Performance Reviews are around the corner. Are you ready?
Keeping a tab on the #performance of teams is an integral part of a manager’s job. Nevertheless, many things create problems in this. One such trouble is bias. While biases exist all around us, we often fail to recognize them. As a result, we act on intuition instead of rationality. It is a dangerous prospect for any manager as it keeps them from being productive at work. Meanwhile, the quality of their team suffers too.
Let’s take the example of a Sales manager, Andrew, who has 150 people working with them. While Andrew ensures their judgment is fair across all metrics in varying situations, they hear in external feedback sessions that some employees are unhappy. What could be the reason? Let’s find out with them!
In order to understand this issue, Andrew went back to their last performance review and tried to look for trends. They noticed that they had given average scores to many of their team members. Upon further thought along this line, Andrew could gather that they were providing such scores to the team members unfamiliar with them and, thus, unable to rate their work effectively. Many employees who were not reaching their goals were getting average scores too. It was a problem, so Andrew began reading about central tendency bias.
Further, as Andrew continued to analyze trends, they noticed that people whose work was unfamiliar to them were getting higher scores in general too. Specifically, people working on new sales methodology had consistently high averages. It was an area where Andrew did not have extensive expertise. Resultantly, Andrew could not accurately measure the causal success of their efforts and results and ended up giving a higher score.
On the other hand, team members focusing on their manager’s area of expertise were receiving lower ratings. It clearly points out that the manager used themselves as a point of reference for evaluating their teammates. In managerial parlance, this is the idiosyncratic rater bias.
Another trend hinted that there was a vast difference in the performance of their on-site and remote workers. While in-office workers received good evaluations, workers predominantly adopting the remote mode failed to make a mark. However, this put our manager Andrew in a confusing situation, as they were sure of the ability of their remote team too. Not only do they perform well, they often cross targets. So, what could be happening here?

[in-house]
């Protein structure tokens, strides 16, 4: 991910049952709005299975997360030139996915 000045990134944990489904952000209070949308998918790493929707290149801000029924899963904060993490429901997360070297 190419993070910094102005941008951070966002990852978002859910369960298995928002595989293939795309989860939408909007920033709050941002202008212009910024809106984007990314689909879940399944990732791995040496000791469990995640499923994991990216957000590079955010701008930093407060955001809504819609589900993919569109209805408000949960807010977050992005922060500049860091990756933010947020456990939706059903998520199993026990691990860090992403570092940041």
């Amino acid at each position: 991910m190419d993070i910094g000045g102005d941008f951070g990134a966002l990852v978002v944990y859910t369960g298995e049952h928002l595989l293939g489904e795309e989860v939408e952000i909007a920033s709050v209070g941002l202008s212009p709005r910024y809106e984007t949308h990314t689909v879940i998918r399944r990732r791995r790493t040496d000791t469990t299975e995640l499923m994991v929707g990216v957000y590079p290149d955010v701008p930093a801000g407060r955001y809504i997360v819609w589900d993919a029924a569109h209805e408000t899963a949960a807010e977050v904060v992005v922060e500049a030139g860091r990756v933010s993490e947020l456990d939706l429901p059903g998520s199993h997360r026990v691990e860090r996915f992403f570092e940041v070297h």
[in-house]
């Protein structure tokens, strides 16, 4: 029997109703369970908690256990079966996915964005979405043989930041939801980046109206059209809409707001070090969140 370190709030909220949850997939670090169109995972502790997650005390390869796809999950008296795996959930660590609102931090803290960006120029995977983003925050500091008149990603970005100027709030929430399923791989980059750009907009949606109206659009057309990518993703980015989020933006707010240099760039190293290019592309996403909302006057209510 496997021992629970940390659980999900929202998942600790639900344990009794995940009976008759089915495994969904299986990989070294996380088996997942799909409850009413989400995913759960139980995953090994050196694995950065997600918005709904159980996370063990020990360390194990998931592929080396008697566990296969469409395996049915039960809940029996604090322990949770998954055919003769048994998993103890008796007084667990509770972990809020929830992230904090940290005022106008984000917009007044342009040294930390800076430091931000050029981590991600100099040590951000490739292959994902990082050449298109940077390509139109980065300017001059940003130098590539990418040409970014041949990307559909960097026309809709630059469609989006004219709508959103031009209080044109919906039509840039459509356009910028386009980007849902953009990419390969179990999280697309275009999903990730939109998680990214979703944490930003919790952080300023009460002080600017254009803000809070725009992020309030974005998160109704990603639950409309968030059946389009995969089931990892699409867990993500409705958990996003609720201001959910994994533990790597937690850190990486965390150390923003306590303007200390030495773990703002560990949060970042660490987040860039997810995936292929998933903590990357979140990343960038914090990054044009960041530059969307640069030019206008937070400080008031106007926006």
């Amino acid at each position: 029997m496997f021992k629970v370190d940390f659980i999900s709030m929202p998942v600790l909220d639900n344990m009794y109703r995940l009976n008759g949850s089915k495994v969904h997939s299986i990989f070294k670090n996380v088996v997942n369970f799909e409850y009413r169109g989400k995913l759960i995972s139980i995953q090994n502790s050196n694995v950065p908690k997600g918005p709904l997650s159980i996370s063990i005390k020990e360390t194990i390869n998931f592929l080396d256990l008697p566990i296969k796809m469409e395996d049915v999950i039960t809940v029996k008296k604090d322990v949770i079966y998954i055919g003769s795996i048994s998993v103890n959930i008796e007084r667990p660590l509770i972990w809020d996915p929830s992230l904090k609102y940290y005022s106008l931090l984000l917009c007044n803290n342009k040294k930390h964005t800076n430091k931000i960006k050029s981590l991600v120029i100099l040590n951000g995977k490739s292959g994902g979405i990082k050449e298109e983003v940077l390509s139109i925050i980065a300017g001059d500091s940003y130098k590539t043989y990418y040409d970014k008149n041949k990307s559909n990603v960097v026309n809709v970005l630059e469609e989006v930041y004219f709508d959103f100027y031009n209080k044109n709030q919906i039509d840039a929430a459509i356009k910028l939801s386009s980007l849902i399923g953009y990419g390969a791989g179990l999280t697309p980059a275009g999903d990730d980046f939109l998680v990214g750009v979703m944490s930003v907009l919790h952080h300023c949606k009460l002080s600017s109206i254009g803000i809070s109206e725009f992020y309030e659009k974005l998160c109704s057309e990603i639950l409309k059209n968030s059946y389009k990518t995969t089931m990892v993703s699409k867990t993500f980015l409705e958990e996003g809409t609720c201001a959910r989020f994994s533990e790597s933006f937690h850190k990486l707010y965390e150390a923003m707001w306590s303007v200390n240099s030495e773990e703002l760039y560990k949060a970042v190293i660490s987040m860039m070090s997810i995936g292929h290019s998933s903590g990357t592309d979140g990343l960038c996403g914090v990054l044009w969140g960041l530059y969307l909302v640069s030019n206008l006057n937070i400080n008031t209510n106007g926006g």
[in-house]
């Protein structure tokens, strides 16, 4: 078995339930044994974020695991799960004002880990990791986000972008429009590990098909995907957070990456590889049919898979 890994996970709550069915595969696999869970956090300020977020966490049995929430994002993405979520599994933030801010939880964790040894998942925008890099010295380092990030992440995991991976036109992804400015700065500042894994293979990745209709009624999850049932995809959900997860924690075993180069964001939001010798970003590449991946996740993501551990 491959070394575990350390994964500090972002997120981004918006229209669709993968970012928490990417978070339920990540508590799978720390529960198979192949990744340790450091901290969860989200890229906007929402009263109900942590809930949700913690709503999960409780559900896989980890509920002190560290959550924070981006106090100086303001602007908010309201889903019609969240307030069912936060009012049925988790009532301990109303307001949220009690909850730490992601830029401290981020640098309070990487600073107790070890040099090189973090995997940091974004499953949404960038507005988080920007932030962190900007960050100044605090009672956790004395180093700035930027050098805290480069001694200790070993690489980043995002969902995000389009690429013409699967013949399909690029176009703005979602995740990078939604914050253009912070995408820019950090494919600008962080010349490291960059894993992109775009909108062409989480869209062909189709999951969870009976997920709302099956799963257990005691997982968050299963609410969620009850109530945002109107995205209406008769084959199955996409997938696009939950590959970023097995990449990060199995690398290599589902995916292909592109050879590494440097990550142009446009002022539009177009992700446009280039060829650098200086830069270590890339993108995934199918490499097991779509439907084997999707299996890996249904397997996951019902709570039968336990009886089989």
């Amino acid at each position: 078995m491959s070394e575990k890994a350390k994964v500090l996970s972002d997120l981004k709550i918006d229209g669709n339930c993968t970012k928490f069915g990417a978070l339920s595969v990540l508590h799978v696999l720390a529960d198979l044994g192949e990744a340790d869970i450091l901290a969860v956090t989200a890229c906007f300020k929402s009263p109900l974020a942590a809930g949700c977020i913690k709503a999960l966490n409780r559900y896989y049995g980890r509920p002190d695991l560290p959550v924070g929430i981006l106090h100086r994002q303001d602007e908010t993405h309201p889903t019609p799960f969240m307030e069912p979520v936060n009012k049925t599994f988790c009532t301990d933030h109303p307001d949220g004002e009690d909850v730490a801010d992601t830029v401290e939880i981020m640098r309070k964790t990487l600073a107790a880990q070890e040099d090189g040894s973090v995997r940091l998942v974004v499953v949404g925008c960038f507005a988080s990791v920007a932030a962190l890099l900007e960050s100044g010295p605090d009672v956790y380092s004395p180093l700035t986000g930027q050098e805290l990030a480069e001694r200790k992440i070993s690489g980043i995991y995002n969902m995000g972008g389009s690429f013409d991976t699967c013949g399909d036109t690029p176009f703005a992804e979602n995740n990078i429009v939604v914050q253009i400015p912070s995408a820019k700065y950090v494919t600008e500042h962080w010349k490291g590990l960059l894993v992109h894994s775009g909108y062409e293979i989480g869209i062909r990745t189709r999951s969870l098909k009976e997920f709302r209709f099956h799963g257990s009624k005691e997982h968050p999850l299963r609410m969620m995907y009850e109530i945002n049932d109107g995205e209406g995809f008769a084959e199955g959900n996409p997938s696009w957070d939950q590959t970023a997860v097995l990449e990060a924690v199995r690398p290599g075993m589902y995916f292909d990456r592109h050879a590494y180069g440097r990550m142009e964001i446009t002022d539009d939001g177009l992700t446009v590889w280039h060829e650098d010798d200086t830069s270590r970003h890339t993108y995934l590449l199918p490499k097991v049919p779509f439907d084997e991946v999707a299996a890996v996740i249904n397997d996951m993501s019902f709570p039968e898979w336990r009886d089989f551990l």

Andrew realized they were acknowledging the workers’ efforts they could actually see working. On the other hand, remote workers had to make efforts to get noticed. The proximity bias was clouding the view of the manager. Do you feel that the same happens with your team? Read more to check if the proximity bias limits your hybrid team’s success.
Another fascinating discovery in this study was that an employee often raised the bar for everyone. Their success meant that others had to reach bigger goals. As a result, the charts often showed an over-achiever and several employees clustered around them. It was happening due to the contrast bias.
Without knowing so, the performance of the first employee was generally treated as the yardstick to measure the performance of other workers. And accidentally, the first worker happened to be the team’s star performer. The other employees did not receive an accurate performance evaluation because they were tested in comparison, not on merit. The bias made the manager contrast the workers and their performance instead of permitting an objective assessment.
This study of performance reviews revealed a lot to Andrew, who then decided to study more about these biases and looked for solutions to overcome them. Not only were the biases limiting their potential, but they were also affecting their team’s success. In the absence of adequate feedback, they could not understand where and how to improve their performance. Therefore, every manager needs to understand and overcome biases, not limit their teams.
While some habits might remain, #managers can ensure that they are primarily objective in their assessments. The key is to remember that you are evaluating the one employee who works with their goals and environment independently of others. With the help of technology, you can make your job easier too. You can use assessments designed for yourself and your team on platforms like Risely. They help you overcome human limitations like subjectivity and hesitation. Sign up today without the wait!